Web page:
Low carbohydrate diets have become a very popular tool for weight loss over the last several decades. While much of the scientific rationale behind why they are utilized for weight loss, such as the carbohydrate-insulin hypothesis, have largely been proven wrong by the scientific literature, low-carb diets are still utilized quite extensively for weight loss.

The reason they are utilized is most likely since low-carb diets do show some efficacy for weight loss, especially in the short term. However, there is still a lot of confusion and myths out there around how to accurately set carbohydrate targets, how exactly low-carb diets may or may not work, and what things you should consider when adopting a low-carb diet yourself, or making recommendations to clients.

This information is especially important for Weight Loss Specialists and Nutrition Specialists to consider.


The daily recommendations for carb intake are based on two primary criteria: total daily calorie intake and the intensity/volume of physical activity. Higher total daily calorie needs come with higher recommendations for total daily carb intake, while lower total daily calorie needs come with lower recommendations. Furthermore, as the body relies heavily on carbohydrate intake for moderate to higher intensity physical activity, carb recommendations will increase as total volume and intensity of activity increase.

Total daily calorie intake can be estimated using one of the estimating equations for total daily energy expenditure. The most common ones are the Harris and Benedict equation and the Mifflin-St Jeor. However, there are also online tools that can be used. Such as the NASM Online Calorie Calculator. This can help individuals determine how many calories they should consume daily.

After that, the number of grams per unit of body weight can be estimated based on current guidelines from the American College of Sports Medicine and the Academy of Nutrition and Dietetics. These recommendations are generalized as follows:

● Light Activity: 3-5 g/kg/day
● Moderate Activity (1 hour of moderate exercise): 5-7 g/kg/day
● High Activity (1-3 hours of intense, endurance exercise): 6-10 g/kg/day
● Very High (4-5 hours of intense, endurance exercise): 8-12 g/kg/day


Food labels have been recently updated, giving a clearer insight into the true nutrition content of a given food, especially the carbohydrates of a food. The carbohydrate facts on a food label include total carbohydrates, dietary fiber, total sugars, and added sugars.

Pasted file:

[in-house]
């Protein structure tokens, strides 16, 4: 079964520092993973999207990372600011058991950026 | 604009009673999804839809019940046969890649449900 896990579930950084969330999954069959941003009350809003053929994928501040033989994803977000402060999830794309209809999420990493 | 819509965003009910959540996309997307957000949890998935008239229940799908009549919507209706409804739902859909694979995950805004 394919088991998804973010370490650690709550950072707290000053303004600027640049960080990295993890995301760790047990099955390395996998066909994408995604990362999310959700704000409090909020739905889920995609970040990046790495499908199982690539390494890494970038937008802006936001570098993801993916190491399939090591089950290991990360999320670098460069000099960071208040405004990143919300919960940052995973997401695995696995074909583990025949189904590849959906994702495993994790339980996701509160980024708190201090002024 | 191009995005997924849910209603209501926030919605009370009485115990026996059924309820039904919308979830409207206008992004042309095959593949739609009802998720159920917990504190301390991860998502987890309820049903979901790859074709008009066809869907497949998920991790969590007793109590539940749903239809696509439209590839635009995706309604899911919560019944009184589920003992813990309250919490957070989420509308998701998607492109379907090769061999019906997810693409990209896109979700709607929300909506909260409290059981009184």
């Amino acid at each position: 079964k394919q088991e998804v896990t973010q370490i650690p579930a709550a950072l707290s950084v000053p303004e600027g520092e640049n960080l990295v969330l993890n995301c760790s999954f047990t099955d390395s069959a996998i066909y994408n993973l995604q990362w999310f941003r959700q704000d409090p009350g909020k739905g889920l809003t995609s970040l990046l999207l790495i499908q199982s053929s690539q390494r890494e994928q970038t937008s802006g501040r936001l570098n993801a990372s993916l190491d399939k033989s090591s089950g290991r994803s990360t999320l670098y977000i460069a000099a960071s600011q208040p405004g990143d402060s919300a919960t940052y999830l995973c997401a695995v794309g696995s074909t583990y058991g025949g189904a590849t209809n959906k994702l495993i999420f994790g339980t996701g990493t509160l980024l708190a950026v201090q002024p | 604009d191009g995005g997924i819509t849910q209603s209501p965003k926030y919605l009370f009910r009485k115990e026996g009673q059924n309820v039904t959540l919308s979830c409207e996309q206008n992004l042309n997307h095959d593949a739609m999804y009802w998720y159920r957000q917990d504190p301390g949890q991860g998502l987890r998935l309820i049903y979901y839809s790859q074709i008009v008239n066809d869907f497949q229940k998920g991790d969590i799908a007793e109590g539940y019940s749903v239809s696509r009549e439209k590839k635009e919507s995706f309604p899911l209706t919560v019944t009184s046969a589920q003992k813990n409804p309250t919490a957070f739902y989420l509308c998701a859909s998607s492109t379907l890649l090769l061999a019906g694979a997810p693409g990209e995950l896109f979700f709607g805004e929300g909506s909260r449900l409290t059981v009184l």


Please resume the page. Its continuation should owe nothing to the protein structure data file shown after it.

The way food labels work is that total carbohydrates represent the total carbohydrate count of the food. Each of the subcategories adds up to the total amount. For example, in the label below provided by the FDA, the total carbohydrate amount is 34 grams. However, of those 34 grams, 4 of them come from fiber, and 6 come from sugar (monosaccharides and disaccharides). Added sugars represent additional sugar that is added to the food during processing.

This means that there are roughly 24 grams of carbohydrates (34 g total – 4 g fiber – 6 g added sugar =24 g) that are complex carbohydrates (polysaccharides).

food label for carbs


Although many nutrition labels count all carbohydrates toward calorie intake, the truth is not all carbohydrates provide a meaningful number of calories as the human body does not digest and extract energy from all forms of carbohydrates. This is the idea behind the concept of net carbs.

In most situations, dietary fiber is considered a non-digestible carb and does not contribute to the total carbohydrate intake. As such, in many cases, fiber is subtracted from total carb intake. In the figure above, the 4 grams of fiber is often subtracted from the total carbs (34 grams) to yield a total of 30 grams of usable carbs.


Carbohydrates can be classified into many different categories. The primary categorizations that are used are based on the following: simple vs complex and processed vs unprocessed.

Simple and complex carbohydrates are defined based on what types of carbohydrates are found within the food. Carbohydrates can be described based on their molecular structure, which just means how many single sugar molecules are combined.

Monosaccharides are single sugar unit carbohydrates. Disaccharides are two single sugar unit carbohydrates bonded together. Polysaccharides are long chains (usually 12 or more) bonded together.

Leave a Comment

Your email address will not be published. Required fields are marked *

Scroll to Top